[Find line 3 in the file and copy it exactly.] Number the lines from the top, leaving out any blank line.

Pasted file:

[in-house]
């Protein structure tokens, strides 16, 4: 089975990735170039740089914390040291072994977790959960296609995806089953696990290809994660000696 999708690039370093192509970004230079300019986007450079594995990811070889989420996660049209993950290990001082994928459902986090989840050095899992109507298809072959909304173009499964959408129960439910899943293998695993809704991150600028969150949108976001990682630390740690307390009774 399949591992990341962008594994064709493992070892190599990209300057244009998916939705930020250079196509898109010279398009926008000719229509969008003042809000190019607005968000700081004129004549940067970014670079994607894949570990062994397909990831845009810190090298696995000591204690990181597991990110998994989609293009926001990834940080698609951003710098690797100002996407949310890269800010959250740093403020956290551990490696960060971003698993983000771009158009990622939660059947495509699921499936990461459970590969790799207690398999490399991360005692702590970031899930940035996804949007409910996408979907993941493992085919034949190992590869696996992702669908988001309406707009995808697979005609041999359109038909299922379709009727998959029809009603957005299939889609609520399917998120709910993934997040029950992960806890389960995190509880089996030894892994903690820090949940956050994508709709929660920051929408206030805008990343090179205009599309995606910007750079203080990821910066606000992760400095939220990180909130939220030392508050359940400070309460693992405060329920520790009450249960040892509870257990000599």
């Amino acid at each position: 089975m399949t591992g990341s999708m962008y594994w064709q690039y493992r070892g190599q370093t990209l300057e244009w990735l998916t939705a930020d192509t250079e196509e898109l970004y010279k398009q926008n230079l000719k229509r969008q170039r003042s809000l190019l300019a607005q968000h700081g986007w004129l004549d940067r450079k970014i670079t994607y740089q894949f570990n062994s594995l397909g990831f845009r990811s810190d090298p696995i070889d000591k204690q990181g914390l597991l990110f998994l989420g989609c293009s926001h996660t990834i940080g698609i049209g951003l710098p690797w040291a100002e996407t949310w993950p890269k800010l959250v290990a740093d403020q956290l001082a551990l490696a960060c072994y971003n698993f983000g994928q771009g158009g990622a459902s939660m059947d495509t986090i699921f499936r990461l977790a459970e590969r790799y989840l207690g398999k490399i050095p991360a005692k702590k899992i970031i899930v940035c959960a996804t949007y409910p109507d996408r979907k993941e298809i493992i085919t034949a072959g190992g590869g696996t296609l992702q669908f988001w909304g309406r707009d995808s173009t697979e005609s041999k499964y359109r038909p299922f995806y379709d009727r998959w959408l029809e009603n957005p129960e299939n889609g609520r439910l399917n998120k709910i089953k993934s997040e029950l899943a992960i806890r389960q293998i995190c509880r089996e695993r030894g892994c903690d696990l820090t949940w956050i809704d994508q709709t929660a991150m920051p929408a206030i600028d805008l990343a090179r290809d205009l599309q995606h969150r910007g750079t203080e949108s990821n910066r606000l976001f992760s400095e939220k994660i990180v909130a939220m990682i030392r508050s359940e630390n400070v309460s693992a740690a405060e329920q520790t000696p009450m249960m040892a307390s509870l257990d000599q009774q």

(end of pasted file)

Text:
């Amino acid at each position: 089975m399949t591992g990341s999708m962008y594994w064709q690039y493992r070892g190599q370093t990209l300057e244009w990735l998916t939705a930020d192509t250079e196509e898109l970004y010279k398009q926008n230079l000719k229509r969008q170039r003042s809000l190019l300019a607005q968000h700081g986007w004129l004549d940067r450079k970014i670079t994607y740089q894949f570990n062994s594995l397909g990831f845009r990811s810190d090298p696995i070889d000591k204690q990181g914390l597991l990110f998994l989420g989609c293009s926001h996660t990834i940080g698609i049209g951003l710098p690797w040291a100002e996407t949310w993950p890269k800010l959250v290990a740093d403020q956290l001082a551990l490696a960060c072994y971003n698993f983000g994928q771009g158009g990622a459902s939660m059947d495509t986090i699921f499936r990461l977790a459970e590969r790799y989840l207690g398999k490399i050095p991360a005692k702590k899992i970031i899930v940035c959960a996804t949007y409910p109507d996408r979907k993941e298809i493992i085919t034949a072959g190992g590869g696996t296609l992702q669908f988001w909304g309406r707009d995808s173009t697979e005609s041999k499964y359109r038909p299922f995806y379709d009727r998959w959408l029809e009603n957005p129960e299939n889609g609520r439910l399917n998120k709910i089953k993934s997040e029950l899943a992960i806890r389960q293998i995190c509880r089996e695993r030894g892994c903690d696990l820090t949940w956050i809704d994508q709709t929660a991150m920051p929408a206030i600028d805008l990343a090179r290809d205009l599309q995606h969150r910007g750079t203080e949108s990821n910066r606000l976001f992760s400095e939220k994660i990180v909130a939220m990682i030392r508050s359940e630390n400070v309460s693992a740690a405060e329920q520790t000696p009450m249960m040892a307390s509870l257990d000599q009774q």